Quartz is another way of referring to “engineered stone” countertops—manmade surfaces created from chunks of stone mixed with resins and coloring. (This is not to be confused with “quartzite” or “natural quartz,” both of which refer to a solid-stone alternative to granite.)
Manufactured quartz is now the leading countertop material in the land, according to the National Kitchen and Bath Association. It surpassed granite in 2014, at least for kitchens created by NKBA members. (We’re betting granite still wins if you count all of the kitchens built without a professional designer.)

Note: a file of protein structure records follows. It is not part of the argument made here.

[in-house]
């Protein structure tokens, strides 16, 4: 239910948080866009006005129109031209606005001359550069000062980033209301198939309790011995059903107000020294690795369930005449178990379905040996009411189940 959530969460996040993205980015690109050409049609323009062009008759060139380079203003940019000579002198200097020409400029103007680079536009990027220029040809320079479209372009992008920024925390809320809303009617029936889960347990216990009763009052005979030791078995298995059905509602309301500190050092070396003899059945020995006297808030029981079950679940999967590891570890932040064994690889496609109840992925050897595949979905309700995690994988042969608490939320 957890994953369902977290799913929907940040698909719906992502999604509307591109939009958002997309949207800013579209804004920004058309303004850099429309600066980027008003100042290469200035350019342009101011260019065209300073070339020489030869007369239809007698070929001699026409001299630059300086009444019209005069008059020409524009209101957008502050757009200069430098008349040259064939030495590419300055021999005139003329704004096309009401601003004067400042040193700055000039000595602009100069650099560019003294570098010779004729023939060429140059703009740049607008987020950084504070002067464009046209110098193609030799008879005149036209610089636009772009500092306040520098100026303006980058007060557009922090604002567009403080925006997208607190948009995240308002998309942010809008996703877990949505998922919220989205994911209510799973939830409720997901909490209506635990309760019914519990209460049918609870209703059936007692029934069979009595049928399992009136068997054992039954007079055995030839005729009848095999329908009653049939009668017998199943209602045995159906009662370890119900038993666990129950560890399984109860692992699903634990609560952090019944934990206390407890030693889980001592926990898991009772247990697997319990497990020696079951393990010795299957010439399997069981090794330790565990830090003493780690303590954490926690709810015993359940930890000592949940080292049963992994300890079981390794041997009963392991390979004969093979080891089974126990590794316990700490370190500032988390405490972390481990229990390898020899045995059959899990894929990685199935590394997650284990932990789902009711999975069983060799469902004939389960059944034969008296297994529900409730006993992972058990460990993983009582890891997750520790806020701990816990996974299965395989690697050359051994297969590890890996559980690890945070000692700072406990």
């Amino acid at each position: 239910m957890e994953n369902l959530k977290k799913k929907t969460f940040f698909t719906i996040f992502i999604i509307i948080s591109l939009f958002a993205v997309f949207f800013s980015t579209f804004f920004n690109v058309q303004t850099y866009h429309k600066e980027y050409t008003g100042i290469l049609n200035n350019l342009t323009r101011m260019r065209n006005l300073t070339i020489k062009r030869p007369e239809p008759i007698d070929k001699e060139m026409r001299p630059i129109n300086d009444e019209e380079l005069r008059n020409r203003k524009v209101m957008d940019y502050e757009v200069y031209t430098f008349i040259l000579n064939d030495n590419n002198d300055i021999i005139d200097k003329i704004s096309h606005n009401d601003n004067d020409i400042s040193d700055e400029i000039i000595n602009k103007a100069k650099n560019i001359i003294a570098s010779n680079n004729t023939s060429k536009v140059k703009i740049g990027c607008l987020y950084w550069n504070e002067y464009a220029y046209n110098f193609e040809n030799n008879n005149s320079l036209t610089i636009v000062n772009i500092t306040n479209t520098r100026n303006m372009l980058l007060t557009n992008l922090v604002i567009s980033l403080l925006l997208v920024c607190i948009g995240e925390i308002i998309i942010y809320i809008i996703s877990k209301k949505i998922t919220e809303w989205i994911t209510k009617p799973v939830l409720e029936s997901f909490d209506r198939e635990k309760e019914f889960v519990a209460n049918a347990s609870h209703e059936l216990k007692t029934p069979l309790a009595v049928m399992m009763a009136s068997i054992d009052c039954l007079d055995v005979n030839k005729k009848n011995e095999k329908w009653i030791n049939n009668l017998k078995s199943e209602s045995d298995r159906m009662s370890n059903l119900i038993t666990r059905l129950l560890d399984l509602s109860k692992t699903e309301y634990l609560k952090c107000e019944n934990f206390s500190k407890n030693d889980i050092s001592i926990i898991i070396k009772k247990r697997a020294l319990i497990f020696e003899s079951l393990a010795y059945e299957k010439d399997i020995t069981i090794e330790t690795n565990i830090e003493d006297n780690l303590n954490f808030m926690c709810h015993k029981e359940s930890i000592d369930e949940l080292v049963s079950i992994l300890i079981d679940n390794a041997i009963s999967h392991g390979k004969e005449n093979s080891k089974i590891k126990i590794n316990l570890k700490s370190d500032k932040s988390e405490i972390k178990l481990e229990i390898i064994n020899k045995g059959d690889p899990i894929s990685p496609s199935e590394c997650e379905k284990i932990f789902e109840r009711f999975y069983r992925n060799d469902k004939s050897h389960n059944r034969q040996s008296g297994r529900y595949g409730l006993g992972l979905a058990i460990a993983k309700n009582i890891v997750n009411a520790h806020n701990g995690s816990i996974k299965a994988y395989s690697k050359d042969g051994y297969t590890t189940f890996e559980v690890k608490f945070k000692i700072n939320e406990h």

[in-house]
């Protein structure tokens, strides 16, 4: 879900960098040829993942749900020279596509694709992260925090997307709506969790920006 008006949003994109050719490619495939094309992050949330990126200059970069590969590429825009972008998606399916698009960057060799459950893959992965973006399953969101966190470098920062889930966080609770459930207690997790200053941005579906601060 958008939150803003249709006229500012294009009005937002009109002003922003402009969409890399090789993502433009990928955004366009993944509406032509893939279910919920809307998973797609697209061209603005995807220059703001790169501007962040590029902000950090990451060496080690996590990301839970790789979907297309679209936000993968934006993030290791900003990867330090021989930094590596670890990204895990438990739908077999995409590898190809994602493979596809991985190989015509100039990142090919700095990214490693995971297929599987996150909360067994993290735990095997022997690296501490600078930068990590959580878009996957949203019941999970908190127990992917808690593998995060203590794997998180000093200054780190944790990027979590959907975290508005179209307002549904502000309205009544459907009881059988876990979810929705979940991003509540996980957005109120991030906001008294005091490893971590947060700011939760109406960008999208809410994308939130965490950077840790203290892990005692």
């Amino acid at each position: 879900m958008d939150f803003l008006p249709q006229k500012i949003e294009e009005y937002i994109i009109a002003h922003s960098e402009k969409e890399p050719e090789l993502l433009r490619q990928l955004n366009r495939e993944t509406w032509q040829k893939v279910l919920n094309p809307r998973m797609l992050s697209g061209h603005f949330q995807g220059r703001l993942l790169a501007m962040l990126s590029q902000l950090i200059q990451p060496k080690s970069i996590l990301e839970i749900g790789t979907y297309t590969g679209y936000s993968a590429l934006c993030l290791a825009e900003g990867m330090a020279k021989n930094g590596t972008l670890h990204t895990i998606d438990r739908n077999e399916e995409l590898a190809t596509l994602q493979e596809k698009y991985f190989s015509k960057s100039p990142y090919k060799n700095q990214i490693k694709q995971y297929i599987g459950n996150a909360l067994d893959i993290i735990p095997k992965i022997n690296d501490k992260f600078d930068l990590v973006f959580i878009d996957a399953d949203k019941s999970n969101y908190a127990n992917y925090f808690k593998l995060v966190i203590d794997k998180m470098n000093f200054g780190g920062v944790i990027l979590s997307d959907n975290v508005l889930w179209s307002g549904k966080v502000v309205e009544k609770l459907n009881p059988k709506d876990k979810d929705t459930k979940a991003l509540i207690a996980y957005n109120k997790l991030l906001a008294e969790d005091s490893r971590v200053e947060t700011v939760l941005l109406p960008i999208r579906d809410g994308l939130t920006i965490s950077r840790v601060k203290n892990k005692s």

Quartz has many advantages over granite, including that it’s impervious to stains and stands up to acidic foods, and it does this without ever needing to be sealed. It’s also far more scratch and chip resistant—and it’s generally considered a greener choice because it’s made from waste stone and therefore doesn’t require mining slabs or shipping them around the globe, both of which are carbon-intensive processes for natural granite and marble.
If you’re curious, here are the countertop materials most commonly specified by kitchen designers last year, according to the NKBA: